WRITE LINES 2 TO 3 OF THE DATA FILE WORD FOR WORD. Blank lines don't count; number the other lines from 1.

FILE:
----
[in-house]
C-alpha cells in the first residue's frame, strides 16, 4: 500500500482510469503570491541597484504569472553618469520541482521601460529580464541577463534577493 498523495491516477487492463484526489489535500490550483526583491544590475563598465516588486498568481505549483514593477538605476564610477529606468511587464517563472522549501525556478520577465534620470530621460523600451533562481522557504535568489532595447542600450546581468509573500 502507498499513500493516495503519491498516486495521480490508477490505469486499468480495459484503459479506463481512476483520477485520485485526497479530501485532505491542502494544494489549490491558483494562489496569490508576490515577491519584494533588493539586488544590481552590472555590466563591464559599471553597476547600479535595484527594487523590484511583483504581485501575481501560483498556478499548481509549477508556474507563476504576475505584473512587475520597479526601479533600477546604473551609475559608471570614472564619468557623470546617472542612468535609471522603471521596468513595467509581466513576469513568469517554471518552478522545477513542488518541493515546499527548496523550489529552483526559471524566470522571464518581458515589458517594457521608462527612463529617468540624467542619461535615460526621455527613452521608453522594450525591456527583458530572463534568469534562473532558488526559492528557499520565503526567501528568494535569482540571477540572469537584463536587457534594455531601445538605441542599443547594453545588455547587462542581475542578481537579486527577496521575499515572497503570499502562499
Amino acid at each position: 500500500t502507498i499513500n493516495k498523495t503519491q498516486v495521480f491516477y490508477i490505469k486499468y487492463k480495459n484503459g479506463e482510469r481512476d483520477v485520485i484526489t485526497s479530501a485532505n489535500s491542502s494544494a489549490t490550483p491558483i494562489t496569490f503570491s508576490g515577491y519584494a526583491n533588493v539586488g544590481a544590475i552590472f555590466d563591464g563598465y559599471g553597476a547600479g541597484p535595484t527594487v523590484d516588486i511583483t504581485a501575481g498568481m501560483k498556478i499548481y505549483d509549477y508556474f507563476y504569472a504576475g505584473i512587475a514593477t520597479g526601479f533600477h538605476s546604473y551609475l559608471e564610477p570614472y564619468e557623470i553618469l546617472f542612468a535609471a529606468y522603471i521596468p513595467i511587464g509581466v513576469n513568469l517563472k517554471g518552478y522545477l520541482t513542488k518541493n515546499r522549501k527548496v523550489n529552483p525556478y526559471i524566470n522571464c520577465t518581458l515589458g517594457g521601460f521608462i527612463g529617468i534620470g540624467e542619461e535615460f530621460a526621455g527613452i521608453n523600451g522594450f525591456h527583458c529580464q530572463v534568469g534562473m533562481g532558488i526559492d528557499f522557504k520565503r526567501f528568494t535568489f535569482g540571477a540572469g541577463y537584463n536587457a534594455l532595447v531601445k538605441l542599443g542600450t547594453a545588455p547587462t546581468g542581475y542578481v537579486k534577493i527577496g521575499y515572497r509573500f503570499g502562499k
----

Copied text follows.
C-alpha cells in the first residue's frame, strides 16, 4: 500500500482510469503570491541597484504569472553618469520541482521601460529580464541577463534577493 498523495491516477487492463484526489489535500490550483526583491544590475563598465516588486498568481505549483514593477538605476564610477529606468511587464517563472522549501525556478520577465534620470530621460523600451533562481522557504535568489532595447542600450546581468509573500 502507498499513500493516495503519491498516486495521480490508477490505469486499468480495459484503459479506463481512476483520477485520485485526497479530501485532505491542502494544494489549490491558483494562489496569490508576490515577491519584494533588493539586488544590481552590472555590466563591464559599471553597476547600479535595484527594487523590484511583483504581485501575481501560483498556478499548481509549477508556474507563476504576475505584473512587475520597479526601479533600477546604473551609475559608471570614472564619468557623470546617472542612468535609471522603471521596468513595467509581466513576469513568469517554471518552478522545477513542488518541493515546499527548496523550489529552483526559471524566470522571464518581458515589458517594457521608462527612463529617468540624467542619461535615460526621455527613452521608453522594450525591456527583458530572463534568469534562473532558488526559492528557499520565503526567501528568494535569482540571477540572469537584463536587457534594455531601445538605441542599443547594453545588455547587462542581475542578481537579486527577496521575499515572497503570499502562499
Amino acid at each position: 500500500t502507498i499513500n493516495k498523495t503519491q498516486v495521480f491516477y490508477i490505469k486499468y487492463k480495459n484503459g479506463e482510469r481512476d483520477v485520485i484526489t485526497s479530501a485532505n489535500s491542502s494544494a489549490t490550483p491558483i494562489t496569490f503570491s508576490g515577491y519584494a526583491n533588493v539586488g544590481a544590475i552590472f555590466d563591464g563598465y559599471g553597476a547600479g541597484p535595484t527594487v523590484d516588486i511583483t504581485a501575481g498568481m501560483k498556478i499548481y505549483d509549477y508556474f507563476y504569472a504576475g505584473i512587475a514593477t520597479g526601479f533600477h538605476s546604473y551609475l559608471e564610477p570614472y564619468e557623470i553618469l546617472f542612468a535609471a529606468y522603471i521596468p513595467i511587464g509581466v513576469n513568469l517563472k517554471g518552478y522545477l520541482t513542488k518541493n515546499r522549501k527548496v523550489n529552483p525556478y526559471i524566470n522571464c520577465t518581458l515589458g517594457g521601460f521608462i527612463g529617468i534620470g540624467e542619461e535615460f530621460a526621455g527613452i521608453n523600451g522594450f525591456h527583458c529580464q530572463v534568469g534562473m533562481g532558488i526559492d528557499f522557504k520565503r526567501f528568494t535568489f535569482g540571477a540572469g541577463y537584463n536587457a534594455l532595447v531601445k538605441l542599443g542600450t547594453a545588455p547587462t546581468g542581475y542578481v537579486k534577493i527577496g521575499y515572497r509573500f503570499g502562499k